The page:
So ##GL_2(\mathbb{F}_3)/\mathbb{F}^*_3 \cdot I \cong GL(X) \cong A_4\,.##

    (*) ##(\alpha,\beta)## can be mapped on every other pair of distinct subspaces, which are ##2 \cdot \binom{4}{2}=12## ordered pairs all in all. Once their images are determined, the images of ##\gamma =\alpha+\beta## and ##\delta=\alpha+2\beta## will be as well. That's why only half of the permutations in ##S_4## count: We cannot have ##(\alpha,\beta) \longmapsto (\alpha,\beta)## and simultaneously map ##(\gamma, \delta) \longmapsto (\delta, \gamma)\,.##
     
  13. Oct 13, 2018 at 7:13 PM #12

    Mark44

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    I admit it's been many years since I studied modern algebra, but the use of the term "kernel" here seems odd. In other contexts, the kernel of a transformation is the set of things in the domain space that are mapped to whatever passes for the zero vector in the range space. As described above, ##\varphi(g)(x)=g\cdot x = 1.x = x## seems to be an identity transformation. I'm not sure how to parse ##\varphi(g)(x)##.
     
  14. Oct 13, 2018 at 7:40 PM #13

    fresh_42

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    The kernel are all elements which are mapped to neutral. It's ##0## for vector spaces and additive groups, and ##1## for multiplicative groups. A group ##G## action on a set ##X## is a binary operation ##(G,X) \longmapsto X## for which ##(1,x) \mapsto x## and ##(g,(h,x)) \mapsto ((g\cdot h),x)## hold. But this is what defines a homomorphism ##\varphi## between groups, namely ##G## and ##GL(X)## the group of bijections on ##X##. The linearity in ##GL## is misleading here. It should be ##\operatorname{Sym}(X)##. But the set ##X## is often a linear space, so ##GL(X)## is a common notation. In the above example the set ##X## is more a lattice than a linear space, but as it consists of linear subspaces, which are determined by their generating vector, and ##G## operates via matrix multiplication, the distinction is more of logical nature.

    So instead of writing ##g.x## one can as well write ##\varphi(g)(x)##. This has the advantage, that the rules for ##'.'## are notated in ##\varphi##. ##\varphi(g)## is a bijection on ##X##, so we have ##\varphi(g)(x) = g.x \in X##.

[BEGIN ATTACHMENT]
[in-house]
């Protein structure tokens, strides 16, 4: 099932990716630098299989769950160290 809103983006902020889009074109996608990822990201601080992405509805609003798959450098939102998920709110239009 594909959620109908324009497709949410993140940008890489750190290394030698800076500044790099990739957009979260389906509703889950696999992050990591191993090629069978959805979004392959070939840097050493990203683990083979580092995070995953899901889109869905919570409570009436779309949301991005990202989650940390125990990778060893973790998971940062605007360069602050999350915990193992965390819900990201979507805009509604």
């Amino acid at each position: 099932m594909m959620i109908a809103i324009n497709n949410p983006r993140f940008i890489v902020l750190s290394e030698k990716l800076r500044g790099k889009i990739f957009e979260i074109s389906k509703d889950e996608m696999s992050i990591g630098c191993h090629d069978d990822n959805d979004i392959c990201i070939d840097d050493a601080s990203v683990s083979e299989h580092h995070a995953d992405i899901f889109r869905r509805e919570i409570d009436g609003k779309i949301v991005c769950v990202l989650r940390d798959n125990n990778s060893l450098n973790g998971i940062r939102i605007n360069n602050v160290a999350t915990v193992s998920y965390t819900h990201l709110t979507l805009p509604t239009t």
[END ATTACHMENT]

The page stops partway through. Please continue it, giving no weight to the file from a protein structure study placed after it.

15. Oct 13, 2018 at 11:08 PM #14
    The problem is number (3) here: https://www.math.unl.edu/graduate/exams/quals/algebra/817-818January_2001.pdf

    So I'm pretty sure that it must be the case that ##\operatorname{GL}_2(\mathbb{F}_3)/\{\pm I_2\} \cong S_4##. I just don't know how to show that ##\varphi## is surjective.
     
  16. Oct 13, 2018 at 11:23 PM #15

    fresh_42

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    Unfortunately, it is not explained how ##G## actually operates. Matrix multiplication means, that the elements of ##G## transform vectors. Now how does it transform subspaces, if not via: ##g.\alpha = g \cdot (1,0) \cdot \mathbb{F}\,?## But then ##g.\alpha\, , \,g.\beta## already determine ##g##, as they span the entire vector space, resp. ##g.\gamma = g.\alpha +g.\beta## and ##g.\delta = g.\alpha -g.\beta\,.## However, this means that ##(\alpha,\beta,\gamma,\delta) \longmapsto (\alpha,\beta,\delta,\gamma)## is an impossible permutation, i.e. although an element of ##S_4## it is not in the image of ##G.X##. Try to find a matrix, which leaves ##\alpha## and ##\beta## invariant, but not ##\gamma## and ##\delta## and still represent this mapping by a matrix multiplication by a regular ##2 \times 2## matrix.

    Perhaps it is a trap. If nothing else works, count the elements in ##GL_2(\mathbb{F}_3)\, : \, 24 \text{ or } 48\,?##

    Edit: I counted them, and you are right. There are ##4^3=81## possible matrices and ##5^2+4\cdot 2=33## singular ones, which means ##|GL_2(\mathbb{F}_3)|=48## and ##GL_2(\mathbb{F}_3)/\mathbb{F}^*_3 \cong S_4##. So where did I have been wrong? Which matrix transforms ##(\alpha,\beta,\gamma,\delta) \longmapsto (\alpha,\beta,\delta,\gamma)\,?##

    Edit 2: I found my mistake. Did you?
     
    Last edited: Oct 14, 2018 at 12:01 AM